Small Business Susan

So why do we NEED Sp2?

So the question came up …why do we really need SP2 on SBS anyway?  If you don’t install it are there security implications (assuming you are up to date on everything else)? 


hmmmm… I’d argue no.  I haven’t seen anything earth shatteringly security wise different like in the case of XP sp2 versus XP sp1. 


So why do we really NEED sp2 anyway? 

First off…. forget this marketing top 10 list:http://technet.microsoft.com/en-us/windowsserver/bb229702.aspx

Total yawn for SBSers. And let’s not even get started on how #3 is the very thing we’re hacking off that has caused us problems or how #6 has some known issues as well.

Here’s my list of why:

1. Extends the supportability of the box. RTM of SBS rolls out of support on 7/10/2007 so its only SBS 2003 sp1 in support now.

Microsoft supports approx two service packs at a time. By putting on SP2 it’s a longer support window.  My guess is, it’s the last SP I might be putting on this system before Longhorn era?  (we’ll see)


2. There’s a bundle of VSS hotfixes in SP2.  Anyone seeing backup issues?  I’ve seen enough smatterings to know that I’ll bet most of you are seeing one or two intermittent backup failures a week on the servers under your control if you have a fleetful of SBS boxes.  Some of this may be due to USB drives getting to the end of their useful lives as backup devices.. but some may be due to the need of these hotfixes.

3. Wireless stuff (ask Owen the wireless guru). (That’s their number 10 and my number 3)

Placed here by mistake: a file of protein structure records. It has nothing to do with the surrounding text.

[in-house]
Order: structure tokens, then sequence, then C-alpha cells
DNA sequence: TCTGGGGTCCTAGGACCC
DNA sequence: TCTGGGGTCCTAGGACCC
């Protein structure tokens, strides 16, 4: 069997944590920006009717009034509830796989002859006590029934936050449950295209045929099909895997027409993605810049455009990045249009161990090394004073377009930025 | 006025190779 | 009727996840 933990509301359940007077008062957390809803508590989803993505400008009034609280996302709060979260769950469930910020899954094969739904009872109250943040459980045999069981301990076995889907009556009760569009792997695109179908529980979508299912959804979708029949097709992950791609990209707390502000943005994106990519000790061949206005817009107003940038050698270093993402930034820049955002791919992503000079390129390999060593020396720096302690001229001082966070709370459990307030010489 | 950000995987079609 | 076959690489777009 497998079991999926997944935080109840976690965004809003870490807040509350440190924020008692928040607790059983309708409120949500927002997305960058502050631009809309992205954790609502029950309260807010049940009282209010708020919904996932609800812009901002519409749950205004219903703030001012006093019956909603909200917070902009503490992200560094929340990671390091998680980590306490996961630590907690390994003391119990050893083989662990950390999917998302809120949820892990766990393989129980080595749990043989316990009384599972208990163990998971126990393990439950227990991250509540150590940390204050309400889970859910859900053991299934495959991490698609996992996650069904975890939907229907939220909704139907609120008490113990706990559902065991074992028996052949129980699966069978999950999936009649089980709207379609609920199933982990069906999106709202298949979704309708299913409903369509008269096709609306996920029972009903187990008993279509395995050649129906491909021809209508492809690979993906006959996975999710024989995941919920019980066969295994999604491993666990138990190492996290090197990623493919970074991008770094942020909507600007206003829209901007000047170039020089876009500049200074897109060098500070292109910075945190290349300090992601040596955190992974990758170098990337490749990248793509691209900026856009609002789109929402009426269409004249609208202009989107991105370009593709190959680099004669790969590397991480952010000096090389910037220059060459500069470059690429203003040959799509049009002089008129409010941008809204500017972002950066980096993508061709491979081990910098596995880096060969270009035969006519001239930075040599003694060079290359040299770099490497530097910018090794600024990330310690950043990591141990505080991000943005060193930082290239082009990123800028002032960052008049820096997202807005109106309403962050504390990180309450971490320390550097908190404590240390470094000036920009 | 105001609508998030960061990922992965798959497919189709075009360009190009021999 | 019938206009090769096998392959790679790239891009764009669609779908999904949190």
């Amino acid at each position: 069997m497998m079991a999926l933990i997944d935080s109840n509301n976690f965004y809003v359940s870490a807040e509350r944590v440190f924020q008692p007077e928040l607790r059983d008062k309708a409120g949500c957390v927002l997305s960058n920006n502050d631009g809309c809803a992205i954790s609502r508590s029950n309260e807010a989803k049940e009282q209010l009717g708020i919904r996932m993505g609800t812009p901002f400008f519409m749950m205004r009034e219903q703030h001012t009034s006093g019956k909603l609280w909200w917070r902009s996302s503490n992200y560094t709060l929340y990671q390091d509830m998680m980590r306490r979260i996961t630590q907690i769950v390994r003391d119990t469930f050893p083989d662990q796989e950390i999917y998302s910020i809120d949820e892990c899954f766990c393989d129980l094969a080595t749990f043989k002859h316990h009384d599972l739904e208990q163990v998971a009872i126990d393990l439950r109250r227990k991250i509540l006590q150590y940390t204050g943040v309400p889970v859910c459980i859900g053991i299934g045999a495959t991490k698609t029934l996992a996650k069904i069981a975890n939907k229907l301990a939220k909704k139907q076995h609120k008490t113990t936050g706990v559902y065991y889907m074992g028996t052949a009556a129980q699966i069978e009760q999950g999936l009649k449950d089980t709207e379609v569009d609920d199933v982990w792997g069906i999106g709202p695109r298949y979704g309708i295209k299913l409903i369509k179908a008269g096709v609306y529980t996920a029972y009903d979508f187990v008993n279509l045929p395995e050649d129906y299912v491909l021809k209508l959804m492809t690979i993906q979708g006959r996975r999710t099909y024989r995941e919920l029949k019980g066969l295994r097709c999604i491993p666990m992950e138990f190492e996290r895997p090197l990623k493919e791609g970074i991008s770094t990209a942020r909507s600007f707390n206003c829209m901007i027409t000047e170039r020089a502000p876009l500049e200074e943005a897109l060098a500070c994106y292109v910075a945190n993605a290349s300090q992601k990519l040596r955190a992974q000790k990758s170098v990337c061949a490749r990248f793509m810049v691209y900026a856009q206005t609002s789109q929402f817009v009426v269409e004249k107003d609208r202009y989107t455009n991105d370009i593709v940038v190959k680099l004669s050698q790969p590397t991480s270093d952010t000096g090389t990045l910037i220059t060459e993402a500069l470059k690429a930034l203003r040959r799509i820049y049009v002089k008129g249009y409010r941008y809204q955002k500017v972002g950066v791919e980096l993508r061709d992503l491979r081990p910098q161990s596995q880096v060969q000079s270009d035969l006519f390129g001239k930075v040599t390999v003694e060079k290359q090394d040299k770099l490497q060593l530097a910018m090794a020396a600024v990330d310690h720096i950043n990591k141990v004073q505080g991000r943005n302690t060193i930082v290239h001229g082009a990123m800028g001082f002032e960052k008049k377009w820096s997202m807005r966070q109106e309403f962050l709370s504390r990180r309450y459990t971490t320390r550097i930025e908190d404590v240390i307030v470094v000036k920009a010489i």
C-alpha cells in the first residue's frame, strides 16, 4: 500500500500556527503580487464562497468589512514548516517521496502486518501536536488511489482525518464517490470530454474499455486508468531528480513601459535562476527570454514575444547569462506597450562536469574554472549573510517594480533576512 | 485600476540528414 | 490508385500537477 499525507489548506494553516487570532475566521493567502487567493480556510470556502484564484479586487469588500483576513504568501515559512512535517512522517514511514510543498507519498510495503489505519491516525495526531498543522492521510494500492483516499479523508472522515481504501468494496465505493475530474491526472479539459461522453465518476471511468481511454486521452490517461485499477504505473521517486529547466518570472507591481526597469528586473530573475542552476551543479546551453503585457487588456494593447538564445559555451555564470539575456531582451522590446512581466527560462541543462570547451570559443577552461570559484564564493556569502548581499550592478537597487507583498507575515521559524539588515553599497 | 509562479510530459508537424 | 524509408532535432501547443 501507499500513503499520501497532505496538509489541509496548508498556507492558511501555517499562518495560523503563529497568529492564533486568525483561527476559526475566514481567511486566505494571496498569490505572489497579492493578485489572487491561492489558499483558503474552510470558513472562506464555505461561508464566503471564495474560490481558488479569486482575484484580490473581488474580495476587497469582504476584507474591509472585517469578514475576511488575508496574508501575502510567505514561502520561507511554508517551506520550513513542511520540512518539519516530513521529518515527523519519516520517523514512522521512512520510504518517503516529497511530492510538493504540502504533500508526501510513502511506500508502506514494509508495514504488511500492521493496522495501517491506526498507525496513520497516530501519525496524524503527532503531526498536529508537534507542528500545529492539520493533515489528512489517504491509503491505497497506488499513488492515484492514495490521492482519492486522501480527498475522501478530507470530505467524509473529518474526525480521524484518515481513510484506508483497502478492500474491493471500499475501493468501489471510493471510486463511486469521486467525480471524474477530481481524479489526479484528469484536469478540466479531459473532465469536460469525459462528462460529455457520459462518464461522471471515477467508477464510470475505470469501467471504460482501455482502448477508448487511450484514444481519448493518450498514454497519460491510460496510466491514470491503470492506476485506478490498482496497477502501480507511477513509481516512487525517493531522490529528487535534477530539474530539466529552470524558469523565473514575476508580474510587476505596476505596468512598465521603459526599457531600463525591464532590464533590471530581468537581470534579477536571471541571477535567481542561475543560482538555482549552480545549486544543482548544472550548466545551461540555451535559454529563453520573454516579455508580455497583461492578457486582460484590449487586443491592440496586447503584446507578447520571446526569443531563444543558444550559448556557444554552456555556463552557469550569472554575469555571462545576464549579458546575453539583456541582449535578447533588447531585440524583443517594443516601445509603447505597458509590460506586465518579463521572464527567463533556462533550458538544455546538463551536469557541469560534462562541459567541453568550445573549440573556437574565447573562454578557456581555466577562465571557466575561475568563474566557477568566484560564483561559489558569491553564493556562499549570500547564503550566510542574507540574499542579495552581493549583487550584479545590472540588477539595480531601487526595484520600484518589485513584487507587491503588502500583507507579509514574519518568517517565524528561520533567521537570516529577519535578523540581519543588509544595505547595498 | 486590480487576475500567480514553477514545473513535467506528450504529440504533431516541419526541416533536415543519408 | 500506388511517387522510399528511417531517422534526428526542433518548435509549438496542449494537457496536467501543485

4. Lots of hotfixes and other stuff besides the hotfixes (look at the what’s included in SP2 KB and you kinda go .. okay so maybe some of those are a good thing to be getting on my system, you know?)

5. Because if I were your client and I was under a managed service contract I’d say … exactly how long are you going to wait? Because being on the latest service pack is a best practice item. (Okay, okay, I’m giving you a bad time but you get the idea…. another consultant could come in and say “well there’s your problem.. he doesn’t have you on the latest service packs…”)


6. Because if you are in a regulated industry being a service pack back can be a point knock off on a score.  Seriously.  All those security auditor best practice checklists say “check for being on latest service pack”.  I know that I’ve said before that I believe “best practice” is YOUR best practices and not a cookie cutter checklist done by some Government agency still running Windows NT, but I can’t argue about the overall goodness of being on a currently supported and service packed product.